So, there's a new Ridley Scott movie coming out starring Matt Damon. In fact, it comes out today. What a crazy random happenstance! Sadly it's not being shown anywhere near me so I can't do a release day review like I was hoping to...buuuuuuuuuuuuut I did, in my excitement about the movie, buy the original book by Andy Weir and devour it in 48 hours. For that reason and absolutely nothing to do with getting Google pings for The Martian, the new Ridley Scott movie with Matt Damon in it, I thought I'd let you know how the book is before you go off to see the movie adaptation with Matt Damon what was directed by Ridley Scott.
|I hear there's this film based on this book...|
|This is the second most informative site I read.|
Naturally I looked up the trailer and lo, it was awesome. Then I promptly forgot about the whole thing until the beginning of the month when I finally decided to buy the book before the film came out, cause I'm that asshole who likes going to a movie and whispering to my neighbour "actually, in the book, they did this..." in every scene. I go to the cinema on my own a lot now, no idea why...
The story is very simple: Mark Watney, a botanist and engineer on the third manned mission to Mars, ends up stranded on the planet and presumed dead after an evacuation during a sandstorm goes wrong. That's...it really. The book follows his, wait for it, desperate battle for survival (aw yeah, I'm a super original journalist) against the harsh Martian environment armed only with spare parts and lots of duct tape. Think of either the bit in Apollo 13 that the comic mentioned or that part in Castaway when he opens all the FedEx parcels to make tools, then spread it over 300 pages. It's awesome. Really, in retrospect, Watney's part was made for Tom Hanks, not Matt Damon, but y'know.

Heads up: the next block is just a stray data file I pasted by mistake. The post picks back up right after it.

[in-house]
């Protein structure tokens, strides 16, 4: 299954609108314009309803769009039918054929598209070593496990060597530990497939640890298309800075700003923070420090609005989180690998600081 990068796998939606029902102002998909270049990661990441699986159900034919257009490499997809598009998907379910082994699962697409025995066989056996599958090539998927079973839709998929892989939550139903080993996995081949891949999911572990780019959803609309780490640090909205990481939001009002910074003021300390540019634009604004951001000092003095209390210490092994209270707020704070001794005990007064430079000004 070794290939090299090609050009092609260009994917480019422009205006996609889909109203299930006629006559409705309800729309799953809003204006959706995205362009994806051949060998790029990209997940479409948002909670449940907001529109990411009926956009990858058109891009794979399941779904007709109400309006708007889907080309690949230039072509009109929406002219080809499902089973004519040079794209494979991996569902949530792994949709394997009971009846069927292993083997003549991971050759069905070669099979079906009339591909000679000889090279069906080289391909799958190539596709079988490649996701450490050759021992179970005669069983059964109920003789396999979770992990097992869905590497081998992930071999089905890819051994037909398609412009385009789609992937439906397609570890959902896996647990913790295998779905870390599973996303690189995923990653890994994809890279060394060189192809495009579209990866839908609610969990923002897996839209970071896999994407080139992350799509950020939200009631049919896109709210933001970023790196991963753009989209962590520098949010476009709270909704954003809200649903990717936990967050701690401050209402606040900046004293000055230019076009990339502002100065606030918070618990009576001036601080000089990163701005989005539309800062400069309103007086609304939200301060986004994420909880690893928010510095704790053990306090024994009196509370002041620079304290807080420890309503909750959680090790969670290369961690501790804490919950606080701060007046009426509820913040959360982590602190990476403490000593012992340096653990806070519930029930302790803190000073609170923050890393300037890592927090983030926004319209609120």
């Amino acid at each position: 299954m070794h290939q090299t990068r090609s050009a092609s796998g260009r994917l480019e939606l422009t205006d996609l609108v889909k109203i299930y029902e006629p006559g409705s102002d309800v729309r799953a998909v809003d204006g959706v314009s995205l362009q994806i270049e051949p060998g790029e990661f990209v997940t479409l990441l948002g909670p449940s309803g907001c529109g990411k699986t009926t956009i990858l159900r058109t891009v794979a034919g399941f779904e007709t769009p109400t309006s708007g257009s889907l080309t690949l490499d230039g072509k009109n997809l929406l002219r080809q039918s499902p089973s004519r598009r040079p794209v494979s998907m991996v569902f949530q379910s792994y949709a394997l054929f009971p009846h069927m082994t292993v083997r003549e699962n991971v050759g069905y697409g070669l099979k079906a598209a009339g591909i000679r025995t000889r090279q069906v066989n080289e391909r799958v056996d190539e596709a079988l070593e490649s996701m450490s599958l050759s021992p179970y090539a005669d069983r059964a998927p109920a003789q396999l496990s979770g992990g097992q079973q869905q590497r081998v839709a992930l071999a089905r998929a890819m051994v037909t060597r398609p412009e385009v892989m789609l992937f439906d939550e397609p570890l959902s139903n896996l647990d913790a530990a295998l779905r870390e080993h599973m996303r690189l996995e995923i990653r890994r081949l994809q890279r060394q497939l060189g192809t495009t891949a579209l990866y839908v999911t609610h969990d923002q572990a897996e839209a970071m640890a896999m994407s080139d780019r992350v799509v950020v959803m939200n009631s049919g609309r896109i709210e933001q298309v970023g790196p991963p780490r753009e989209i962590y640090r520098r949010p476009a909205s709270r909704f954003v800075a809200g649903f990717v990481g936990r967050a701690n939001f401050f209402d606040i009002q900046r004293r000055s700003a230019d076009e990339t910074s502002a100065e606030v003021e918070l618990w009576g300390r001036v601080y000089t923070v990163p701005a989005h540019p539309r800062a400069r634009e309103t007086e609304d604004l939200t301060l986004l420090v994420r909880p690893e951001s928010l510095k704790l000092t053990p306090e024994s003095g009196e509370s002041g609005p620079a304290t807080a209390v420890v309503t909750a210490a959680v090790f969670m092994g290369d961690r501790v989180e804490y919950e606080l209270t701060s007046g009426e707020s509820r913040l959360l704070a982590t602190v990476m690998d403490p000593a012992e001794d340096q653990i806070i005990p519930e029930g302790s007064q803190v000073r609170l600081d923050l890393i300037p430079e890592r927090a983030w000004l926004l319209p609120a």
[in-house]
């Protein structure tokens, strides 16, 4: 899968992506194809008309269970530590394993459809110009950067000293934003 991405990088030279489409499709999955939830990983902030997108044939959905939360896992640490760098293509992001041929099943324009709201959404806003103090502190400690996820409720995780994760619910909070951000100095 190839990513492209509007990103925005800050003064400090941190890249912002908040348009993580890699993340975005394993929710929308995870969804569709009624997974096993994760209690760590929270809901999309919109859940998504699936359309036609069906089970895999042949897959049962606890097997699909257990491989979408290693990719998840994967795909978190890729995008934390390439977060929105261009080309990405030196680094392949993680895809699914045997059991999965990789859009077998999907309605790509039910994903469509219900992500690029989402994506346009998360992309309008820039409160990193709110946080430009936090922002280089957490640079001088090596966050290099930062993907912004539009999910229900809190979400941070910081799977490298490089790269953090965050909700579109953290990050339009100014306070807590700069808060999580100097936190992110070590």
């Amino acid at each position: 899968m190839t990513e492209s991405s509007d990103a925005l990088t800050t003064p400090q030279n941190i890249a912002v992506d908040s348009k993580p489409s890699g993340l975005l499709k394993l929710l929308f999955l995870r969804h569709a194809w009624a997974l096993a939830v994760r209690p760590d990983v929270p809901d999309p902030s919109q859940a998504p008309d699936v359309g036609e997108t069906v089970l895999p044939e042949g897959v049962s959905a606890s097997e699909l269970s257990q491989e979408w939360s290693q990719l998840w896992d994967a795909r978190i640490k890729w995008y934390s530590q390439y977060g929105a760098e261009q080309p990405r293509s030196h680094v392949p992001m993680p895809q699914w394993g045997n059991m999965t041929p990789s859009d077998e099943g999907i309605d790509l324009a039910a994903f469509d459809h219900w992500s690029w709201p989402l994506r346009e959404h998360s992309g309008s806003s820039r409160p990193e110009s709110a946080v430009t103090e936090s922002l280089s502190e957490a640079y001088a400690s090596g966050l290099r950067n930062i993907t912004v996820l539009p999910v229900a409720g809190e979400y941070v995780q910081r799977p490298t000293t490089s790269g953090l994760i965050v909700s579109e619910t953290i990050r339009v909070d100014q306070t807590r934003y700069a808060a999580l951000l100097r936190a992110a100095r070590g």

|There's even loads of occasions for him to pee on screen again.|
The long and short of it is he's wonderful; and I have a feeling a lot of that comes from Weir himself, who is the nerdiest human alive (a computer programmer born to a particle physicist and an electrical engineer, with a love of role-playing games) and simply adorable. Lookit him!
|He looks like Stephen King got fused with a 19th century chimney sweep.|
"If a hiker gets lost in the mountains, people will coordinate a search. If a train crashes, people will line up to give blood. If an earthquake levels a city, people all over the world will send emergency supplies. This is so fundamentally human that it's found in every culture without exception. Yes, there are assholes who just don't care, but they're massively outnumbered by the people who do."
Every story has a moral to it, and The Martian's is certainly that when it really comes down to it, people can put aside their differences to help someone who is really in need. Yes, it's a bit hokey and sentimental, but... Yeah, it's just plain hokey. Even so, it's nice to see someone having a bit of optimism in their writing, and the parts of the book showing Earth knuckling down together to get Mark home are some of the most satisfying parts of the novel. We're all too bloody cynical and it's about time we enjoyed a bit of gultless pie-in-the-sky idealism; I take back the hokey thing. I'm sorry, Andy.